Why a Few Awesome Scenes Are Not Enough in Sci-fi Flicks


Because the Internet is filled with wonders, the other day I found this: an 11,000-word scholarly exegesis of the “Duel of the Fates” scene from The Phantom Menace — i.e., the scene where Darth Maul, Qui-Gon Jinn, and Obi-Wan Kenobi have their totally kick-ass lightsaber duel. For those of you who choose not to follow that link, the very short form of the piece is that, according to the author, from a formal and cinematic point of view the scene is “one of the most impressive action sequences of recent memory, the best of all the pure lightsaber duels in the Star Wars films and as strong a contender as anything else for the greatest movie sword-fight of all time.”

I have two things to say to this:

1. Wow, dude, way to entirely overthink a scene where quirkily dressed men with bad haircuts go after each other with glowing swords, but then that’s why we have the Internet.

2. Whether one buys the full exegesis, the conclusion is largely correct: “Duel of the Fates” is easily the best and most exciting scene in its movie — so good, in fact, that it seems lifted from an entirely different film, rather than the joyless, sodden expositional mess known as The Phantom Menace.

And this is what interests me: that lodged within a bad film — and The Phantom Menace is a bad film — is this really great scene. Not only a scene that is exciting and fun but is also formally well composed and in its way proof that the filmmaker actually has cinematic chops. He knows his medium and its potential and uses that knowledge to knock one out of the park for the audience. Which, of course, makes all the rest of the film even more frustrating in retrospect. If George Lucas (or any filmmaker) can do that for one scene, why can’t he do it for the rest of the film?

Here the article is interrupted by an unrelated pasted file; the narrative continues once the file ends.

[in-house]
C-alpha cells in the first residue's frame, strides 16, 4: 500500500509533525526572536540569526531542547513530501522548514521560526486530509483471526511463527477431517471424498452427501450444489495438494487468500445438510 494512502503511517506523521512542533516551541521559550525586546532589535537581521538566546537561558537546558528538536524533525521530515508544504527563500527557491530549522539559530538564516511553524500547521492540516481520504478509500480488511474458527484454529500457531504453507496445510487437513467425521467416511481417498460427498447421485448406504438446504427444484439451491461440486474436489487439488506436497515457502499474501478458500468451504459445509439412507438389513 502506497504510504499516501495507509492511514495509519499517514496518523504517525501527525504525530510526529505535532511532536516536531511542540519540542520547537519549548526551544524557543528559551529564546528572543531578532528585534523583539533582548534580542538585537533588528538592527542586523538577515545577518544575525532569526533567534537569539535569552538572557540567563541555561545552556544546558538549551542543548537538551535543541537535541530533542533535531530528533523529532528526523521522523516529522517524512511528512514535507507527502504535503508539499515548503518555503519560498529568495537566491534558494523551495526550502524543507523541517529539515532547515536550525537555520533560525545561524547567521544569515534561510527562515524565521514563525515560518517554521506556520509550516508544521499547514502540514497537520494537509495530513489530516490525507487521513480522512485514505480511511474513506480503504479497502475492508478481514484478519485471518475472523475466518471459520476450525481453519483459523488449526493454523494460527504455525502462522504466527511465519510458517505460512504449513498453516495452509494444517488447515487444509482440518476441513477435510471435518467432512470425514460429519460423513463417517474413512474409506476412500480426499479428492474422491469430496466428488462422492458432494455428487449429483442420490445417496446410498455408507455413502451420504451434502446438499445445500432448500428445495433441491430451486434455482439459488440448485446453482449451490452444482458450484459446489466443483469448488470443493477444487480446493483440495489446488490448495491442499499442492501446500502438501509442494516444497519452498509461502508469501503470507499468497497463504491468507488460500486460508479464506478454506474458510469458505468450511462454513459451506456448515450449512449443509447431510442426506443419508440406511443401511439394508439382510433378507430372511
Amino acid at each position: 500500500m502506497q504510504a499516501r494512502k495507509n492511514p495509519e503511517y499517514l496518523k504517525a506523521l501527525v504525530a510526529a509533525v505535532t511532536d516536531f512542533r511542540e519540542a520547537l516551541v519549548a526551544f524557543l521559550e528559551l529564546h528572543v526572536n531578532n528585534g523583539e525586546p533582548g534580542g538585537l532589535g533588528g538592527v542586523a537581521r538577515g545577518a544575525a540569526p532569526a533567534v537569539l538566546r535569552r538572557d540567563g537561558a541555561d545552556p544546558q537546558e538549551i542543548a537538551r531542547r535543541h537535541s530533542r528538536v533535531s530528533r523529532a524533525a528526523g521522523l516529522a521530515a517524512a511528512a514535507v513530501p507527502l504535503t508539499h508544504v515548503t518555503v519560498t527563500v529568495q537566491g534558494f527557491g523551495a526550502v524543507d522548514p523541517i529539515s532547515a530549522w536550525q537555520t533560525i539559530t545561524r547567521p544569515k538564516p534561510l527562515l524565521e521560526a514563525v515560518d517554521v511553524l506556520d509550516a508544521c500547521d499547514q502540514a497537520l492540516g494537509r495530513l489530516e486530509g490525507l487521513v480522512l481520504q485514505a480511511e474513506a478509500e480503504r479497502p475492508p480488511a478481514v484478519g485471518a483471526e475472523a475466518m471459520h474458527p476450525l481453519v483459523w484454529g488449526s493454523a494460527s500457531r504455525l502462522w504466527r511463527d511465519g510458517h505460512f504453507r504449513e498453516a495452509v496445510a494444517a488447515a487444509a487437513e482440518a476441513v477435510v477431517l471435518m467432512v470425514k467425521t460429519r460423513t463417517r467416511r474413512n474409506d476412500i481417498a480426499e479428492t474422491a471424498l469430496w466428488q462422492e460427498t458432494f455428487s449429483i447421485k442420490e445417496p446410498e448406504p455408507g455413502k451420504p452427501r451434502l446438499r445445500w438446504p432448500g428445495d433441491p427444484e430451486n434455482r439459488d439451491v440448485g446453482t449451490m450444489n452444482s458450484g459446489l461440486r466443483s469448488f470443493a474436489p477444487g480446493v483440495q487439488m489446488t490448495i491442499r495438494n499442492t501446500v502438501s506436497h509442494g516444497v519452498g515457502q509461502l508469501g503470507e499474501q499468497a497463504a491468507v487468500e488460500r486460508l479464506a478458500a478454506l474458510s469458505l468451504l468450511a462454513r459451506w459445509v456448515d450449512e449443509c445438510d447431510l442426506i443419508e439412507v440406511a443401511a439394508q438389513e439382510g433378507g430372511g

Lucas is far from the only science-fiction filmmaker guilty of
“bad film, great scene” filmmaking. In recent memory, the Wachowski
brothers have done it in both of their Matrix sequels: the freeway
chase in The Matrix Reloaded, which is one of the best chase scenes in science-fiction film, and the invasion of Zion in The Matrix Revolutions, which takes the cinematic language of anime and fuses it to live action in a way that’s very close to brilliant.

Another example: the opening sequence of Vanilla Sky,
in which the sight of Tom Cruise’s character in a empty Times Square so
smartly sets the scene for his problem that the rest
of the film seems almost entirely unnecessary. Even the lowly Resident Evil
has a grossly over-performing scene: the laser-filled hallway and its
imaginative slice-and-dice qualities. There are other examples — we could be here all day — but the point I think is amply made.

It’s
not just science-fiction filmmakers who are guilty of the “one great
scene” thing — look at horror films sometime — but it does crop up in
this genre more than most others. Why is that? One reason has to
do with the nature of science-fiction filmmaking itself. Science
fiction is in general a more spectacularly visual genre than others; right from the beginning, it’s primarily used special and
cinematic effects rather than story and character to wow its audience.
If you don’t think science-fiction filmmakers know this and capitalize
on it, consider the fact that in each of the scenes I mention above
the actors are silent or very nearly so. By
stripping away the things these films and filmmakers generally do
poorly or at least less well — character, plot, and dialogue — they
can focus on what they are excellent at and dazzle us thereby.

But another reason is that science-fiction audiences let filmmakers get away with it. The people I know who came out of The Phantom Menace
tended to say that the film had only two scenes worth watching — the aforementioned and the pod race (another low-dialogue visual
scene) — but that those scenes were really cool. As bad as Phantom was,
these two scenes were sufficient in some ways to excuse the rest of the
film. Lucas would use this “Well, the movie was bad, but that scene was
cool” rationalization that science-fiction audiences employ in the other two
films of the prequel trilogy as well, banking on Yoda’s spinning-lightsaber acrobatics in Attack of the Clones and Obi-Wan and Anakin’s climactic duel in Revenge of the Sith to give folks their required jolt. It’s a crutch, in other words. But inasmuch as audiences give science-fiction filmmakers that crutch to
use, I don’t know how much you can blame the filmmakers when they use
it.

Be that as it may, watching the “Duel of the Fates” scene
again reminded me both of how much I enjoyed that scene and how much I
wished the film lived up to it. Awesome scenes are awesome, but
I go to the movies to see movies, not just scenes.

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